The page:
English is spoken as a first language by almost all of the Northern Ireland population and Derry.
The city’s night-life is mainly focused on the weekends, with several bars and clubs providing “student nights” during the weekdays. Waterloo Street and Strand Road provide the main venues. Waterloo Street, a steep street lined with both Irish traditional and modern pubs, frequently has live rock and traditional music at night.
“No Surrender” mural outside city wall, taken in 2004. Concerns have been raised by both communities over the increasingly divided nature of the city. There were about 17,000 Protestants on the west bank of the River Foyle in 1971. The proportion rapidly declined during the 1970s; the 2011 census recorded 3,169 Protestants on the west bank, compared to 54,976 Catholics, and it is feared that the city could become permanently divided. However, concerted efforts have been made by local community, church and political leaders from both traditions to redress the problem. A conference to bring together key actors and promote tolerance was held in October 2006. The Rt Rev. Dr Ken Good, the Church of Ireland Bishop of Derry and Raphoe, said he was happy living on the cityside. “I feel part of it. It is my city and I want to encourage other Protestants to feel exactly the same”, he said. Support for Protestants in the district has been strong from the former SDLP city Mayor Helen Quigley. Cllr Quigley has made inclusion and tolerance key themes of her mayoralty. The Mayor Helen Quigley said it is time for “everyone to take a stand to stop the scourge of sectarian and other assaults in the city.”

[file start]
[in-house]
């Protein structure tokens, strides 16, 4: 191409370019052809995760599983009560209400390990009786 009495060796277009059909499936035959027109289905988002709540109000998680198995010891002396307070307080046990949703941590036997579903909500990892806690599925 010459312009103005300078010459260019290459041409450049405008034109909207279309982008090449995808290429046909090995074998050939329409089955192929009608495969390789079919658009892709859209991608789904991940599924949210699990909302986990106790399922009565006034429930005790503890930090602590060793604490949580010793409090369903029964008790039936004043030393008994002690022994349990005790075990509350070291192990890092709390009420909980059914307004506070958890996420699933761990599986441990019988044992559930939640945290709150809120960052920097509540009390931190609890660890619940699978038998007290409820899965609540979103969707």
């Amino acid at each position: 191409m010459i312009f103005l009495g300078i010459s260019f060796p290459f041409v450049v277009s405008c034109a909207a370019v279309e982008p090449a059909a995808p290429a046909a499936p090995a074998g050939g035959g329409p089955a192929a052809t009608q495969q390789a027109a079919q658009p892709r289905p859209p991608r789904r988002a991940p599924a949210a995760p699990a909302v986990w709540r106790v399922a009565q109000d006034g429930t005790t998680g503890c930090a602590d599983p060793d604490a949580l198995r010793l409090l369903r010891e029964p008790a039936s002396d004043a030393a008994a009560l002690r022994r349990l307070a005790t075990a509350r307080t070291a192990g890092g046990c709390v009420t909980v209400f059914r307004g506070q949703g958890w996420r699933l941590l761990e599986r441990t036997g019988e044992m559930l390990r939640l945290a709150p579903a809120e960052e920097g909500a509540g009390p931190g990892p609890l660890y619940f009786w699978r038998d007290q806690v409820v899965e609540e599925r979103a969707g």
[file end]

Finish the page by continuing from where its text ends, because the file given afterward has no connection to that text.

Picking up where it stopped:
The city is the north west’s foremost shopping district, housing two large shopping centres along with numerous shop packed streets serving much of the greater county, as well as Tyrone and Donegal. The city centre has two main shopping centres; the Foyleside Shopping Centre which has 45 stores and 1,430 parking spaces, and the Richmond Centre, which has 39 retail units. The Quayside Shopping Centre also serves the city-side and there is also Lisnagelvin Shopping Centre in the Waterside. These centres, as well as local-run businesses, feature numerous national and international stores. A recent addition was the Crescent Link Retail Park located in the Waterside with many international chain stores, including Homebase, Currys & PC World (stores combined), Carpet Right, Maplin, Argos Extra, Toys R Us, Halfords, DW Sports (formerly JJB Sports), Pets at Home, Next Home, Starbucks, McDonald’s, Tesco Express and M&S Simply Food. In the short period of time that this site has been operational, it has quickly grown to become the second largest retail park in Northern Ireland (second only to Sprucefield in Lisburn). Plans have also been approved for Derry’s first Asda store, which will be located at the retail park sharing a unit with Homebase. Sainsbury’s also applied for planning permission for a store at Crescent Link, but Environment Minister Alex Attwood turned it down. Until the store’s closure in March 2016, the city was also home to the world’s oldest independent department store, Austins. Established in 1830, Austins predates Jenners of Edinburgh by 5 years, Harrods of London by 15 years and Macy’s of New York by 25 years.The store’s five-story Edwardian building is located within the walled city in the area known as The Diamond.